My only misgiving is the feeling that after about 5 songs (misfit oddity "Stabbed" aside), there is the distinct feeling that the band start to repeat themselves somewhat; then again, I said that about Nevermind and that never did Nirvana any harm. Then AGAIN again, I do have reservations about their long term future if they do indeed turn out to be one-trick ponies. In the mean time, lets just bask in the moment where a (genuinely) good Scottish band are top of their game. <satisfied sigh>...
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5 of 6 people found the following review helpful
4.0 out of 5 stars viva glasvegas (sorry couldn't help myself!), 9 Sep 2008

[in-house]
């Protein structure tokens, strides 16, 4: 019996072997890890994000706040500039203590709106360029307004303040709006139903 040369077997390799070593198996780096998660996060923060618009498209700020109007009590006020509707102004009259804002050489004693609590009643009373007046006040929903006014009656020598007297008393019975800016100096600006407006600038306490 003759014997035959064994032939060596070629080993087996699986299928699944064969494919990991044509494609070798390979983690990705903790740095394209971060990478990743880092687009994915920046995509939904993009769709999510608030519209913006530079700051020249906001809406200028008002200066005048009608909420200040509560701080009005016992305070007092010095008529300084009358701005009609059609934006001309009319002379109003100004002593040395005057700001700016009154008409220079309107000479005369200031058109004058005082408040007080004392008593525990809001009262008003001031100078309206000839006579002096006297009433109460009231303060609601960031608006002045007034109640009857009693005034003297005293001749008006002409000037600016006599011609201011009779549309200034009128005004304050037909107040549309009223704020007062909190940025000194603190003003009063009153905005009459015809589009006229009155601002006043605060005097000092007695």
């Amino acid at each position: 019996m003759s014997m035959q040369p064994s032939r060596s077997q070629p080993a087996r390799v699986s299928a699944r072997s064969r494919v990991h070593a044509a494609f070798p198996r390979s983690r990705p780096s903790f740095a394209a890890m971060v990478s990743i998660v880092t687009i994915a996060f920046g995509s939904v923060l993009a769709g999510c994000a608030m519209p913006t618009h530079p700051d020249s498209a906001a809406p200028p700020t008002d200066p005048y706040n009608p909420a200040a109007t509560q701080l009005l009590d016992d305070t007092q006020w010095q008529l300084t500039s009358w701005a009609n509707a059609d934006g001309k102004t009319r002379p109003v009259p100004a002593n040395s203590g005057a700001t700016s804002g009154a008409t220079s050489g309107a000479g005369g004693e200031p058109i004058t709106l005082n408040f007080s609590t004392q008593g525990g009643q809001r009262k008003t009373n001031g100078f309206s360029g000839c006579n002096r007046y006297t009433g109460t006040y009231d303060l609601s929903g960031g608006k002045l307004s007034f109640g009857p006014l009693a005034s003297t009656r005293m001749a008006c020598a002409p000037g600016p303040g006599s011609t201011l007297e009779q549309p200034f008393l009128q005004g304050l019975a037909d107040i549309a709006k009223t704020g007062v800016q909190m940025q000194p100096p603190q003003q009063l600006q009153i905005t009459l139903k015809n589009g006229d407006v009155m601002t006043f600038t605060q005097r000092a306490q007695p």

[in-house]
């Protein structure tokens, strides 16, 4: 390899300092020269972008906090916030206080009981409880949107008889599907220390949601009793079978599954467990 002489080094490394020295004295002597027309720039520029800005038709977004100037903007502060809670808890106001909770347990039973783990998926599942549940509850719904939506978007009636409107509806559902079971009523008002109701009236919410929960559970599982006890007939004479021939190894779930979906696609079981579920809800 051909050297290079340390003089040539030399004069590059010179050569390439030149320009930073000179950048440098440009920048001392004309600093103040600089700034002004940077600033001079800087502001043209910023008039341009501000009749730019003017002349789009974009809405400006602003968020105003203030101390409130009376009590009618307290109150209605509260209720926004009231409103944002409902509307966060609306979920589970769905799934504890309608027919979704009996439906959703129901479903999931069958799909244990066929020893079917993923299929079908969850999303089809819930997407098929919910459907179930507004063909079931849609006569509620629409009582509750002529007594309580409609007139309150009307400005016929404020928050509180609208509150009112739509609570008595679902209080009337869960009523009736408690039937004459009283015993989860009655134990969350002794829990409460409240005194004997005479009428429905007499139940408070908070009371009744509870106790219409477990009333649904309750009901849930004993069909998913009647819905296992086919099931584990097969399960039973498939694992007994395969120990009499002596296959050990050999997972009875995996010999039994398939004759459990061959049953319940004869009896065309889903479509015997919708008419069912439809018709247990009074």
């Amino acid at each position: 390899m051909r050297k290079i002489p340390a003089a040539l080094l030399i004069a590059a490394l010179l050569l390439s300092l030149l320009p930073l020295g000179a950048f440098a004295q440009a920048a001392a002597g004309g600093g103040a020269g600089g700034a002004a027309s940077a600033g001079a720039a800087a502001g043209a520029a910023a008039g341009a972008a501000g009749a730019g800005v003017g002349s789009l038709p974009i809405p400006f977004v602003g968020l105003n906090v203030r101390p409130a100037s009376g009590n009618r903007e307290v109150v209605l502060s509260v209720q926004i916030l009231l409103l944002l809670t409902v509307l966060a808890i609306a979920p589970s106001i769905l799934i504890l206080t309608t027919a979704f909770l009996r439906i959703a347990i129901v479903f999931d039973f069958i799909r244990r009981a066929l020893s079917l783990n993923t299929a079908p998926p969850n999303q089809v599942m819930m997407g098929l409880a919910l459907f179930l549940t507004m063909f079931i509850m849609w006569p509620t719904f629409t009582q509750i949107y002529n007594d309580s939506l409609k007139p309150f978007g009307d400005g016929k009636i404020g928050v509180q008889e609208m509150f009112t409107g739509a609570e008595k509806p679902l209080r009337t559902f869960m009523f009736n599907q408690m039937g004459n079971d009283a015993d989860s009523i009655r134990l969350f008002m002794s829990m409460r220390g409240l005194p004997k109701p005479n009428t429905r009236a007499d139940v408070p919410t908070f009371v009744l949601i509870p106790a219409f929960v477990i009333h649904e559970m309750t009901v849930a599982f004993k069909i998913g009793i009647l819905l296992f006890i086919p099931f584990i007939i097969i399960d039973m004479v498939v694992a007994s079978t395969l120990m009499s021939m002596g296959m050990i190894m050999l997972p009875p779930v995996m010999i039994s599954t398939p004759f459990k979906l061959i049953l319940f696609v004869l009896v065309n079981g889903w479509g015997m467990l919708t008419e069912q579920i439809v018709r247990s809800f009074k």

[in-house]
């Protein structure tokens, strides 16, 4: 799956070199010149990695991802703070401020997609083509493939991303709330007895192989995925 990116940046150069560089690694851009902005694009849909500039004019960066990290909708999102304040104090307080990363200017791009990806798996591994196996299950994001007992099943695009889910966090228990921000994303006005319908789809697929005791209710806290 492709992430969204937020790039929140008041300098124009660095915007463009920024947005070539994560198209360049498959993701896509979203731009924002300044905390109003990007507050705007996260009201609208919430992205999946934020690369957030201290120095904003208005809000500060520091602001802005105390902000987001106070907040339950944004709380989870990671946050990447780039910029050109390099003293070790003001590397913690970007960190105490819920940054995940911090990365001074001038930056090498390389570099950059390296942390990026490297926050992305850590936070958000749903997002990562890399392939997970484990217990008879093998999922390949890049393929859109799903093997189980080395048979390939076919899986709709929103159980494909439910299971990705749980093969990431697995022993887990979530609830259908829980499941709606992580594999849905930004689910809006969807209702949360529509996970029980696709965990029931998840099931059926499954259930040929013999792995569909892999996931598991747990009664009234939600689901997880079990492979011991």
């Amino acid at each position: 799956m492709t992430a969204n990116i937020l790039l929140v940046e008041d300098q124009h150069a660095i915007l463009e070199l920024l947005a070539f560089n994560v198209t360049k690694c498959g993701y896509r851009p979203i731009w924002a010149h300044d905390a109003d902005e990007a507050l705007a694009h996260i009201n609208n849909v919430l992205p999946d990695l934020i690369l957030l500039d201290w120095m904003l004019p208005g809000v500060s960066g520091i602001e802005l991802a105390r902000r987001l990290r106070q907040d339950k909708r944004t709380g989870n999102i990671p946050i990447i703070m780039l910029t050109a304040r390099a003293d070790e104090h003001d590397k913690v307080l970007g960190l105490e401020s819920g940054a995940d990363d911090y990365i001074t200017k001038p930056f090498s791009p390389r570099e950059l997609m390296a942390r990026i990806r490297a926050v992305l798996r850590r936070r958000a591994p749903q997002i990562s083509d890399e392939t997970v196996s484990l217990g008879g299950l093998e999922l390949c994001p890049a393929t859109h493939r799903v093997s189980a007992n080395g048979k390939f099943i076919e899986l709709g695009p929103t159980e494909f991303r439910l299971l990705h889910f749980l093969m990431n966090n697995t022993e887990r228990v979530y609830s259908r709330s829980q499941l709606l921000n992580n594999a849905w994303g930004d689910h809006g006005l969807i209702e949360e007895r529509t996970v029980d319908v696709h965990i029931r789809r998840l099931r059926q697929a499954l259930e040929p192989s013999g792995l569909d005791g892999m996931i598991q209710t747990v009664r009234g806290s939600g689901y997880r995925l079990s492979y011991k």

This review is from: Glasvegas (Audio CD)
i first came across glasvegas some 12 months ago on myspace and have eagerly awaited their debut album since then i have to say i'm not disapointed right from the start they sing about (with emotion) what is going on around these days with some really beutiful and moving lyrics they have come up with an album of great quality so why only 4 stars? well to get 5 stars it has to be a wish you were here, revolver, and it doesn't get to those height but it certainly is a very good album and i defy anyone to say anything less!!
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28 of 35 people found the following review helpful
5.0 out of 5 stars A sneaky peak, 18 Aug 2008
By 
Big Jim "Big Jim" (London, UK) - See all my reviews
(TOP 50 REVIEWER)   
This review is from: Glasvegas (Audio CD)